Dublin Tech Summit: the future of AI with Ireland’s AI ambassador
One of the opening keynotes at Dublin Tech Summit this week came from Dr Patricia Scanlon, Ireland’s first AI ambassador, which explored the opportunities and challenges ahead in embracing AI.
“We’re entering the AI revolution,” Dr Scanlon declared. “And it’s a revolution because, if the innovations in AI persist, it will have an impact on society.”
Dr Scanlon kicked off her keynote by asking ‘what is AI?’
Broadly speaking, AI is the ability of a machine to perform a task that would normally require human intelligence.
“If you think back to a year ago, we weren’t really talking about [things like] … AI,” said Dr Scanlon. “In research certainly, but not in public. But now, everybody knows what [ChatGPT] is at this point [for example].”
One thing Dr Scanlon made clear was that AI was coming and we need to be prepared. Already, there have been some great advancements made using AI.
One of those advancements can be seen in the medical field. Scientists have recently used AI to discover a new antibiotic to treat a deadly superbug. The research, published in the scientific journal Nature Chemical Biology, reveals that McMaster University and the Massachusetts Institute of Technology have collaborated to unveil a novel antibiotic capable of eradicating a dangerous superbug commonly found in hospitals. This significant discovery offers hope in the fight against this lethal threat.
AI is also being utilised in education, to help create a more personal, adaptive learning approach for teachers. It’s also freeing up teachers in overcrowded classrooms to perform some of the assessments that give them the information they need to teach.
One last example is of AI being used to process vast quantities of environmental data. This will enable scientists and companies to optimise energy usage, create green energy and be able to forecast the damage that’s come about from the climate crisis.
However, Dr Scanlon noted that there is a flip side.
There’s a big sustainability issue with AI because it’s using vast quantities of data processing and electricity. This is a global problem that we have to address, she commented.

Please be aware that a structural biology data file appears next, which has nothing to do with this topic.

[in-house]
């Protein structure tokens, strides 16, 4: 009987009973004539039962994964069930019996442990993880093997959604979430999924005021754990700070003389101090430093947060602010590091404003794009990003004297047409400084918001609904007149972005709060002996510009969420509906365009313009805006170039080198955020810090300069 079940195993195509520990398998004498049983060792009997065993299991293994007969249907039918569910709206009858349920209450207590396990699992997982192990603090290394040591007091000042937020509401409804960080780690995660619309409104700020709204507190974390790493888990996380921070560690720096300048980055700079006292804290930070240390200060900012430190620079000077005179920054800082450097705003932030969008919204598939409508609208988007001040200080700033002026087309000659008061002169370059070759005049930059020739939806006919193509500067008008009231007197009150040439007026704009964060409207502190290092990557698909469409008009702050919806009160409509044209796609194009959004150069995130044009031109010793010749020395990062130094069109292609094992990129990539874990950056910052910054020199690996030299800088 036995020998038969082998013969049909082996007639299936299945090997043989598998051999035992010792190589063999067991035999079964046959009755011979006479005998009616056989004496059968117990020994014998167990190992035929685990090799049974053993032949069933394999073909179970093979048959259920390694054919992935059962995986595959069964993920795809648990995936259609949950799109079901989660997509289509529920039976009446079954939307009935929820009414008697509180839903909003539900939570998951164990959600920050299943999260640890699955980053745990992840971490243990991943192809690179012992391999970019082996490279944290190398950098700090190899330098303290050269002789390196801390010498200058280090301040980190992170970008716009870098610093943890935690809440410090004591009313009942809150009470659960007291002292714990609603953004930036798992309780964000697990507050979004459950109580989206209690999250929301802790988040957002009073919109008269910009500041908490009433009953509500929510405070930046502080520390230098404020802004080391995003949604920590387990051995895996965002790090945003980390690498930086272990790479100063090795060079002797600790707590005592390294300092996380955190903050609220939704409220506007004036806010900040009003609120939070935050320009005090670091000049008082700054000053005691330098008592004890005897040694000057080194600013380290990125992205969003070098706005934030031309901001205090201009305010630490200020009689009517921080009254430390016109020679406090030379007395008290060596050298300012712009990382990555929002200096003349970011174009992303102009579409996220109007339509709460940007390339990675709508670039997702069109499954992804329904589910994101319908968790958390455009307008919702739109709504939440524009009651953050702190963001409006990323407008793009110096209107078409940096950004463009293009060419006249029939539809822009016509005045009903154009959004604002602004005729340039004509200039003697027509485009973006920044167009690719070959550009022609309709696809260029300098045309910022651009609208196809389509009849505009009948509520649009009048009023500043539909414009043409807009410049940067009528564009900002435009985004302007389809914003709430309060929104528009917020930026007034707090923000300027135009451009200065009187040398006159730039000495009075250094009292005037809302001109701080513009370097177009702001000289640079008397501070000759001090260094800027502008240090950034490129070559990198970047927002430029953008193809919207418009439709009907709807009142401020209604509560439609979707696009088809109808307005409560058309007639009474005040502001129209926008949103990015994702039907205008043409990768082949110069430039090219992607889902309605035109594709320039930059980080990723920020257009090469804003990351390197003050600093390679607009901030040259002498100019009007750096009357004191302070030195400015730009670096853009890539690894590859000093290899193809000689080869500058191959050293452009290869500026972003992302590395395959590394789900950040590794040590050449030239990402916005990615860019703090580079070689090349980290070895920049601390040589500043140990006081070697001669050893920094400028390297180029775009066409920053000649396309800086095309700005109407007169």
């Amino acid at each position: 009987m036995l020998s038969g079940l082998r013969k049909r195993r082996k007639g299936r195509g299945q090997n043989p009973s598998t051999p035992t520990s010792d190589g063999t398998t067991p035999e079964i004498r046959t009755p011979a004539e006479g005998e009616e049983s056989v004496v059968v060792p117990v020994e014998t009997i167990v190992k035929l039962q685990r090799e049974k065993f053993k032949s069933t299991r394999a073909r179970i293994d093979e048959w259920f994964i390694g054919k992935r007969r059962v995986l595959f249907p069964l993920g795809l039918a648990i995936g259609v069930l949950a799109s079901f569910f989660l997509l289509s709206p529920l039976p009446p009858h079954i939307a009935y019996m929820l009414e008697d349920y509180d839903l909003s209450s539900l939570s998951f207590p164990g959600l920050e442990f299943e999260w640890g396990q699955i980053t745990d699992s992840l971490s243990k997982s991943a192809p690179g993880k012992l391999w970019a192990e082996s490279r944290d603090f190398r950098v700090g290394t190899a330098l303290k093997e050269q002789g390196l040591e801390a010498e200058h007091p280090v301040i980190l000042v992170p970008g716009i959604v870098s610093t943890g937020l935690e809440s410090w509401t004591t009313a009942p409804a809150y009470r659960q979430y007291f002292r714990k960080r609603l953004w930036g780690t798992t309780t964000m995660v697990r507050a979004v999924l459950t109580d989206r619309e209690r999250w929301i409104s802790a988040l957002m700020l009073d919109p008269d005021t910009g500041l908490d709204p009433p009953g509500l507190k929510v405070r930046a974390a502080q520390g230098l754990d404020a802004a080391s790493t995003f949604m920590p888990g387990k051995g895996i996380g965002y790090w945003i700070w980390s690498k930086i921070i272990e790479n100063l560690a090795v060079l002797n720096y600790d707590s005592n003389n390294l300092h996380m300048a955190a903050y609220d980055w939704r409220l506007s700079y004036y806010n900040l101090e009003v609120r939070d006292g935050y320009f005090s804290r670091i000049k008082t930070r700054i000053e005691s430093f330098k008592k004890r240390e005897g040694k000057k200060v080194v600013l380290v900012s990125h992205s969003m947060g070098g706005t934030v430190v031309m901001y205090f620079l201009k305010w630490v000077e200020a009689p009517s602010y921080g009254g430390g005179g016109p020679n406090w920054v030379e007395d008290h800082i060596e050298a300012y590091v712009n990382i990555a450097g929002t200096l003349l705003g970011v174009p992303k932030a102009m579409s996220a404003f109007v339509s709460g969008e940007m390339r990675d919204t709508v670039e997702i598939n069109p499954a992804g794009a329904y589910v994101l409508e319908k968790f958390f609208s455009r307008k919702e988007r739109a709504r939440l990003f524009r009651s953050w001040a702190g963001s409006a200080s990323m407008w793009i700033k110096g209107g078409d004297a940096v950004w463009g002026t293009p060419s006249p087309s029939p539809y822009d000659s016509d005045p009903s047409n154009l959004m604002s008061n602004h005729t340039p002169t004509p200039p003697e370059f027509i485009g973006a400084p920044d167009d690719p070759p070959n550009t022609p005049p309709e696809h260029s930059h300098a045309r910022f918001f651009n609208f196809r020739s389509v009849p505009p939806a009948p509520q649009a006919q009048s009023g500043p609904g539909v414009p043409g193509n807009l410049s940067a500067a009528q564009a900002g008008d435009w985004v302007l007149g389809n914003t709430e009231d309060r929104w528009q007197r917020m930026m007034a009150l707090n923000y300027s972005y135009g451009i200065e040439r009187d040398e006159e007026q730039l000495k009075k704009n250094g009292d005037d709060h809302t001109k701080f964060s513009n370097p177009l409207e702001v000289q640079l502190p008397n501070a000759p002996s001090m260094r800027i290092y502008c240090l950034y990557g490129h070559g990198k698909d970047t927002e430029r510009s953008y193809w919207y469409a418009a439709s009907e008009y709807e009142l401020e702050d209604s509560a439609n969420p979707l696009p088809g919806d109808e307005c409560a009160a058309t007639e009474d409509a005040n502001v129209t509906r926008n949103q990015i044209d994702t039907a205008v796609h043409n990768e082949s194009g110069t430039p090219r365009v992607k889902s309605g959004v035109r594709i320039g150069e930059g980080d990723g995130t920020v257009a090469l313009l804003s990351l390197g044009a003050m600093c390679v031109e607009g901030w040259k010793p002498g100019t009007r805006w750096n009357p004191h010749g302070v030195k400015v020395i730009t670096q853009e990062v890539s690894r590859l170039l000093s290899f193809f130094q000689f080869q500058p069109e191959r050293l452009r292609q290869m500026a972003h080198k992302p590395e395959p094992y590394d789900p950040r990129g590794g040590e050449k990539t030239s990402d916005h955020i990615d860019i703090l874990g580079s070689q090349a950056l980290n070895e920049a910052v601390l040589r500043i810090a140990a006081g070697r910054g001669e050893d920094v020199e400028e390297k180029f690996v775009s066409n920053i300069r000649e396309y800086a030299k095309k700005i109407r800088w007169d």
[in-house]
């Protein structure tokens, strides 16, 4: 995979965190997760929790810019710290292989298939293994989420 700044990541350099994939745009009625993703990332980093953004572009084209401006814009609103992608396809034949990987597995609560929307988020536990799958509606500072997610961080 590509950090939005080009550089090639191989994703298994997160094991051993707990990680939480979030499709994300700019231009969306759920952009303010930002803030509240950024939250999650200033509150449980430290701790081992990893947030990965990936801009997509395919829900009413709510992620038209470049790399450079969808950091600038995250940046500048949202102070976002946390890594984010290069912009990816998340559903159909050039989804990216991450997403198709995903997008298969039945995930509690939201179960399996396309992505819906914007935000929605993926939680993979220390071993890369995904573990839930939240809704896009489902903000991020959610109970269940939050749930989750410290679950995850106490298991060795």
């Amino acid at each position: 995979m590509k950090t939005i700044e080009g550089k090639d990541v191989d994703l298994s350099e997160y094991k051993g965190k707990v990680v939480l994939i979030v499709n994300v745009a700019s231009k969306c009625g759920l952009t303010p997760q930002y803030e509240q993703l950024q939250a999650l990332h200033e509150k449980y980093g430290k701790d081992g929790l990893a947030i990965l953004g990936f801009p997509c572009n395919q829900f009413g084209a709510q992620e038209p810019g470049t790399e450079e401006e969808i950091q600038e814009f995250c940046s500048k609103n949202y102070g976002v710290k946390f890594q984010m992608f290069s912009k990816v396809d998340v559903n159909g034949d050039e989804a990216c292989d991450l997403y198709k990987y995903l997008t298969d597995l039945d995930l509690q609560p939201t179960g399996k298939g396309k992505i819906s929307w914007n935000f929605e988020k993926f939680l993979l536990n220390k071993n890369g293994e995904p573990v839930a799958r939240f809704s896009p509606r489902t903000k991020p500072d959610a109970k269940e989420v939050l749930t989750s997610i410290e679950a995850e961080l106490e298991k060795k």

Another important thing to note is AI bias. AI bias is when you build a system with data that doesn't illustrate a full picture of a situation. There is algorithmic AI bias or ‘data bias,’ where algorithms are trained using biased data. The other kind of bias in AI is societal AI bias, so the person who inputs data influenced by their beliefs and understandings into a system.
Dr Scanlon used the example of the Dutch government who were using machine learning to try and detect welfare fraud. There’s a lot of really valuable AI in fraud detection, but this one managed to create its own ‘perception’ of who was a fraudster and it ended up ultimately declassifying 20,000 people from their benefits.
Another issue is around intellectual property. If you’re a musician, artist, or you’ve written a book, all that information is available on the Internet and AI is scraping the Internet for this information to use. So, who owns the finished product?
Dr Scanlon said that there are no answers, and this issue is currently being debated. In a surprise turn of events, the creator of ChatGPT has called on US lawmakers to regulate AI. This came as OpenAI CEO Sam Altman testified before a US Senate committee on Tuesday (16th May) about the possibilities – and pitfalls – of the new technology. Altman suggested potential measures could include the forming of a new agency to license companies focusing on AI as he compared the explosion of its everyday use to be as pivotal as "the printing press", all the while stressing its potential dangers. Giving examples of "a combination of licensing and testing requirements", Altman offered suggestions for how this new US agency could control the industry and be used to regulate the "development and release of AI models above a threshold of capabilities". He even went as far to say his own company, OpenAI, should be independently audited.
Regulation is often associated with stifling innovation, but Dr Scanlon believes that if that was the case, we wouldn’t be seeing innovation in areas such as fintech, biotech, or healthtech as they are heavily regulated spaces, and people still manage to operate.
“Regulation can build good technology and a solid foundation for everybody. It isn’t going to cause problems in the future,” she said.
Another area of concern is around the potential job loss AI will bring about. In a report by investment bank Goldman Sachs, it outlined how AI could replace up to 300 million full-time jobs in the EU and US.
Dr Scanlon offered her own thoughts on this: “I tend to have two conversations in this role. One about job losses and one about whether we will have enough people to do the work on AI.
“Job losses will be real. It happens every revolution. [But] what we need is the upskilling and transfer of skills to the AI space. And it doesn’t have to be technology people – we need people of all skills.”
Dr Scanlon concluded by quoting her 10-year-old son who, when asked what he thought AI was said: “AI is a very powerful technology. It can do great good for humanity. But if it’s used incorrectly, it could be really dangerous.”
About Dr Patricia Scanlon
In 2022, the Irish Government appointed Dr Patricia Scanlon Ireland’s first AI ambassador. Dr Scanlon is also the Founder and Executive Chair of SoapBox Labs, a provider of Voice AI for children.
Dr Scanlon holds a PhD and has 25 years’ experience working in AI and speech recognition, including at Bell Labs and IBM.
An acclaimed TEDx speaker, in 2018 Dr Scanlon was named one of the world’s top 50 women in tech by Forbes and a top ‘Visionary in Voice’ by Voicebot and 2020.